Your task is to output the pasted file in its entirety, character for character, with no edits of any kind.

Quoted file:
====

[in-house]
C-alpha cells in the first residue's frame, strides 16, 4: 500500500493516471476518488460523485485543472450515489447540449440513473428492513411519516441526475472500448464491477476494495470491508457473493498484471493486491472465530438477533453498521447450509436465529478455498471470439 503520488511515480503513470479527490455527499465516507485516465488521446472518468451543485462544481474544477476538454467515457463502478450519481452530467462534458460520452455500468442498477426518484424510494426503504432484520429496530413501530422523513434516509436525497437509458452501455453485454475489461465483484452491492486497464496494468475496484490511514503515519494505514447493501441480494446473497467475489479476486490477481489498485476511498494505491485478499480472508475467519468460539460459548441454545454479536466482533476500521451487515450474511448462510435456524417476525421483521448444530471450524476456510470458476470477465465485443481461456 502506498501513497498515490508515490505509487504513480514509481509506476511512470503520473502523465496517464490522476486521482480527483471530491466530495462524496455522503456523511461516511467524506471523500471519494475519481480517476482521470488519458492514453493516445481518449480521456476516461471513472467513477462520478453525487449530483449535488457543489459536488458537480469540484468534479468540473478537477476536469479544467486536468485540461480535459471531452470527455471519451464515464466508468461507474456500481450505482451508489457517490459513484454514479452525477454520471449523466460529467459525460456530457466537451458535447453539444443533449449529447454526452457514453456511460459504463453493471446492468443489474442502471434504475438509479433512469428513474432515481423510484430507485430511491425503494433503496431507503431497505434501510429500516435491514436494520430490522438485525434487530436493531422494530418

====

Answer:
[in-house]
C-alpha cells in the first residue's frame, strides 16, 4: 500500500493516471476518488460523485485543472450515489447540449440513473428492513411519516441526475472500448464491477476494495470491508457473493498484471493486491472465530438477533453498521447450509436465529478455498471470439 503520488511515480503513470479527490455527499465516507485516465488521446472518468451543485462544481474544477476538454467515457463502478450519481452530467462534458460520452455500468442498477426518484424510494426503504432484520429496530413501530422523513434516509436525497437509458452501455453485454475489461465483484452491492486497464496494468475496484490511514503515519494505514447493501441480494446473497467475489479476486490477481489498485476511498494505491485478499480472508475467519468460539460459548441454545454479536466482533476500521451487515450474511448462510435456524417476525421483521448444530471450524476456510470458476470477465465485443481461456 502506498501513497498515490508515490505509487504513480514509481509506476511512470503520473502523465496517464490522476486521482480527483471530491466530495462524496455522503456523511461516511467524506471523500471519494475519481480517476482521470488519458492514453493516445481518449480521456476516461471513472467513477462520478453525487449530483449535488457543489459536488458537480469540484468534479468540473478537477476536469479544467486536468485540461480535459471531452470527455471519451464515464466508468461507474456500481450505482451508489457517490459513484454514479452525477454520471449523466460529467459525460456530457466537451458535447453539444443533449449529447454526452457514453456511460459504463453493471446492468443489474442502471434504475438509479433512469428513474432515481423510484430507485430511491425503494433503496431507503431497505434501510429500516435491514436494520430490522438485525434487530436493531422494530418